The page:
Last night my husband and I visited with a friend whose father has recently passed away. FR is Jewish and yesterday was her second day of Shiva. In every religion or culture there are special traditions dedicated to the dead. In Judaism, immediately after the death of a loved one, relatives go into a state of grieving. For seven days they receive family and friends at the home of the deceased where they share food, stories and prayers.
Obviously as a traditional Keeper of the Dead I’m always impressed with how people mourn or deal with death. Most people these days understand the Keeper of the Dead as an Angel of Death: Someone who has the ability to see death coming; and also holds the skills necessary to guide the dying to the after life. Psychics who see or hear those who have passed on are not necessarily considered as Keepers of the Dead. Actually in many teachings of the Wheel they are identified as Messengers: People capable of confirming that there exists some kind of reality beyond life as we know it… What makes the difference between a Keeper of the Dead and a Messenger is that one guides or assists the dying or deceased on their journey; while the other one helps and supports the living through the death process.
Where Keepers of the Dead attract the actual experience of death in countless different forms; Messengers attract “ghost-like memories” of the deceased. A good number of Keepers of the Dead will develop Messenger skills. Obviously, Keepers of the Dead seem to magnetize death experiences. I’ve always seen it as “being hired by the Universe.” I believe I am literally led to individuals who need me. Amazingly through every experience I’ve had, I’ve been told by the dying and their closest relatives: “You were actually expected.” How that works is beyond me!
Isn’t it incredible how every little detail of life is calculated even death? I’ve always found it fascinating how in death we attract our Death Angel. Whether he/she is a stranger who responds to the call; or a relative / friend / or deceased loved one who takes up the responsibility we are never left alone to embark on our journey to the Stars.
For most humans it is difficult to understand that no living creature on our Planet and beyond ever stands alone. Loneliness if profoundly explored, is definitely a “human theme;” which can bring us to the reality of intuitive trust and faith. Our DNA for example consists of billions of connections; which prove that our makeup contains the sacred knowledge of all of Creation. Our every action, attitude, thought and behaviour considers with every breath our era; our environment; and every cosmological influence. We may not be consciously aware of the fact that we are an example of collectivity; but the fact remains, science can confirm we are constantly bringing together countless particles of LIFE; searching to be whole.
In Judaism like in our First Nation traditions or Old Religion language holds sacred “medicine” (power). If you journey with the words of the “old languages” – you should awaken in the dreaming of these words and have access to their meaning or wisdom. Shiva for example means “seven” and is referred to in the Old Testament (Book of Genesis); when God creates the Earth and Man in seven days. On the Medicine Wheel “seven” refers to the Clans: The seven species of life; or again how LIFE came to be… You can find incredible similarities between the stories of the Hebrew Bible and the stories of the Sacred Circle (what is often called the stories of Creation).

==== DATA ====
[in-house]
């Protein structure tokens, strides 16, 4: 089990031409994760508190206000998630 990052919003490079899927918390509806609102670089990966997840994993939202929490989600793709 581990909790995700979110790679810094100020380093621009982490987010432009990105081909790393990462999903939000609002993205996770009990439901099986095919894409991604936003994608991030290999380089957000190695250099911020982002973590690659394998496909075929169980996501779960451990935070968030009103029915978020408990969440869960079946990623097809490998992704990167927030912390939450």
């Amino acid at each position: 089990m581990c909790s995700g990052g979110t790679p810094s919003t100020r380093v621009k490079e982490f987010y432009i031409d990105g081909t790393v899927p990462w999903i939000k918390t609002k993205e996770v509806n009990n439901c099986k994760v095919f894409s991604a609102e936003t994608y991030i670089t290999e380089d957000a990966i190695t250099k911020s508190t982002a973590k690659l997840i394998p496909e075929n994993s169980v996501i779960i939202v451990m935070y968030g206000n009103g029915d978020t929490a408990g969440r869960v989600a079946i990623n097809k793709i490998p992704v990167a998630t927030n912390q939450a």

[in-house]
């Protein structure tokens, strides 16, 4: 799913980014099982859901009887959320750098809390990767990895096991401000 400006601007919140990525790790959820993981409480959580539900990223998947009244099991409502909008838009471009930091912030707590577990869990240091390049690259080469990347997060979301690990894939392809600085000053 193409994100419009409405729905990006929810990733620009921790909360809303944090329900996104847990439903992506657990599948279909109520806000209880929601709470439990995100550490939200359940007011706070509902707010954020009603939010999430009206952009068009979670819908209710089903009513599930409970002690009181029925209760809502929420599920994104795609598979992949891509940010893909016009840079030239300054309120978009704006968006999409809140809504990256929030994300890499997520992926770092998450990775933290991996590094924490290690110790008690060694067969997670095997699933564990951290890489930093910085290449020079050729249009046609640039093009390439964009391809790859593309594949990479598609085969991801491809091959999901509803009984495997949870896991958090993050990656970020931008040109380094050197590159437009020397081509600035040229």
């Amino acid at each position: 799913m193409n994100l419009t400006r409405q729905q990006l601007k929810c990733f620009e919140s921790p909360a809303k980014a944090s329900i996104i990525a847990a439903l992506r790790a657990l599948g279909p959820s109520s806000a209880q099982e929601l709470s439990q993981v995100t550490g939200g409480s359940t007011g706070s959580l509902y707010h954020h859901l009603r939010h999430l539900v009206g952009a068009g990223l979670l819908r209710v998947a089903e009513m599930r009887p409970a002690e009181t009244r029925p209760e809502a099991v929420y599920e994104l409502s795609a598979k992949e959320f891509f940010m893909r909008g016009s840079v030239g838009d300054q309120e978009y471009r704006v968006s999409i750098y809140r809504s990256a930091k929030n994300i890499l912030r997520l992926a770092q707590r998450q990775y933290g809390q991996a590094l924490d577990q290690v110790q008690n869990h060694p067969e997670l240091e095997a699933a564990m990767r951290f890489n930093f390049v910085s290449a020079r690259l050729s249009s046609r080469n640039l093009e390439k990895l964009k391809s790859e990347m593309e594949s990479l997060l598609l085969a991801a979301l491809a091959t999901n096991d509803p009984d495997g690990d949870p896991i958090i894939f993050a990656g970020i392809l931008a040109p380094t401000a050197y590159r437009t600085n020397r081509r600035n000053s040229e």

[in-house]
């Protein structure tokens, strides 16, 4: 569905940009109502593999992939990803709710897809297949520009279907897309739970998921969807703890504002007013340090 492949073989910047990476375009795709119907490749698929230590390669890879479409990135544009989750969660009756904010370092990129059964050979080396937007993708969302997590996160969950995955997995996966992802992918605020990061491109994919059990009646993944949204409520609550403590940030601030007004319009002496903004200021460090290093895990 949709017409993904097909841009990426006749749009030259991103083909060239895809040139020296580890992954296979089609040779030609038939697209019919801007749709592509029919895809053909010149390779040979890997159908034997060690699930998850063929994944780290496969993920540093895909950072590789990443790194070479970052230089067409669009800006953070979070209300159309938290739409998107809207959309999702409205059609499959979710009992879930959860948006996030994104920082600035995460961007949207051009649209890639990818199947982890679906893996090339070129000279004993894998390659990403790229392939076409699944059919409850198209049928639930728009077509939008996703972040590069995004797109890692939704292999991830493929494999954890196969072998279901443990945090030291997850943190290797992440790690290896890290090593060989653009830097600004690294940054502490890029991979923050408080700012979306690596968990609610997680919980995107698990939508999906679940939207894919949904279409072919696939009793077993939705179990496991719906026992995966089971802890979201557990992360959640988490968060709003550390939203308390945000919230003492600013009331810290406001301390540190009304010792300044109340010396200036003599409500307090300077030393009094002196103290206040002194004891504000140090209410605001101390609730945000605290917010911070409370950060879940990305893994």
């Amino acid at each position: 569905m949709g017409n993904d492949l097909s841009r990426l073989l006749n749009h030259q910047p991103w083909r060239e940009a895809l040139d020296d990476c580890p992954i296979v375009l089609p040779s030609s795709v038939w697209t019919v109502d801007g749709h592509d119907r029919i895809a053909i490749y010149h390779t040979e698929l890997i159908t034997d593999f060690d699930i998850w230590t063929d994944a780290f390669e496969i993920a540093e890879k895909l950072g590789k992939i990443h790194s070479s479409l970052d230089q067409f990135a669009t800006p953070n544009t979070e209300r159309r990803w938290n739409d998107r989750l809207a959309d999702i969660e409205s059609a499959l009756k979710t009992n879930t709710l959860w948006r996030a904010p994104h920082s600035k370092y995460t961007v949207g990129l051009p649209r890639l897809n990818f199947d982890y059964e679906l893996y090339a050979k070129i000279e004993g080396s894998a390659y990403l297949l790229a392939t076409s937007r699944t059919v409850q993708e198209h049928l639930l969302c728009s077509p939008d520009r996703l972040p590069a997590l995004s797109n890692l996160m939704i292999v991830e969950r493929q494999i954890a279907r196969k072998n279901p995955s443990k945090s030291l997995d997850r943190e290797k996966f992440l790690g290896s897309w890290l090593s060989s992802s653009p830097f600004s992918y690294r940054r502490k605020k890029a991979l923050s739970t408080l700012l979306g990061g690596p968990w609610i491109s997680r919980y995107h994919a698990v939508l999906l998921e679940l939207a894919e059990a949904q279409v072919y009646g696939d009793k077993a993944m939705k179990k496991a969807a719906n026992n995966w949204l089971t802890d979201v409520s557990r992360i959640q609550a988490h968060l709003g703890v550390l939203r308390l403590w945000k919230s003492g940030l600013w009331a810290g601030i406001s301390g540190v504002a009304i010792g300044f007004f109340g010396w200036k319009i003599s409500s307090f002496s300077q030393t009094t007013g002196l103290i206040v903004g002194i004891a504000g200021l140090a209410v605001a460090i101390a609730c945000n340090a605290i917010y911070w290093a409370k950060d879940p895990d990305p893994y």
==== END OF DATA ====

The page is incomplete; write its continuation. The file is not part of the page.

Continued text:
Basically Shiva is about seven days dedicated to “lamenting and comforting:” Two crucial elements within the mourning process. When someone we love passes on we always feel “loss, loneliness, and separation / detachment.” Many individuals also feel “judgment.”
· Did they say goodbye?
· Did they love their relatives appropriately or adequately?
· Did they make sure to resolve conflicts and issues before their death?
· Were they committed enough?
What I love about Shiva is how it touches so many different facets of the mourning process. For example during Shiva the mourners are not allowed to indulge in anything relating to vanity. All mirrors are covered. The mourners don’t bathe; don’t shave; don’t wear makeup; don’t wear jewellery; or wear fancy clothes. There’s no sexual relations during this time or even work. Shiva is seven days of “standing still” present to loss, memories, and the departure of a loved one. It’s about feeling “low” and moving through these different emotions. In doing so we are contributing to the journey of our loved ones – helping them move through to the after life.
From my perspective, rituals are more then just repetitive actions. They hold so much power; which can help us bridge the consciousness of other realities. I’ve never seen FR without makeup; messy hair; and answering the door in bare feet. I appreciated this ritual of “depriving one’s self of ego (vanity and pride)”. It made the moment more authentic. FR talked about her childhood as she grew up in this house with her parents. She pointed to old pictures on the wall. And showed deep emotions towards J her uncle and father’s brother who was the last surviving relative of the elder generation of her family.
She said: “I feel bad for him because he’s never been without my father. They actually lived side by side their whole lives: Brothers, neighbours, and partners in business.”
I couldn’t help but glance towards this old man – white hair, distinguished and singing the traditional prayers. No doubt his soul called out to me. My husband and I spent barely 20 minutes at the house. Enough time to meet J and to realize he would be soon to follow… Continuing his journey side by side with his brother. Beauty was the only word that came to mind. As we left I took a moment to cherish the experience of death. I left a bit of tobacco to a nearby tree and sent a prayer to Spirit.
We never die alone!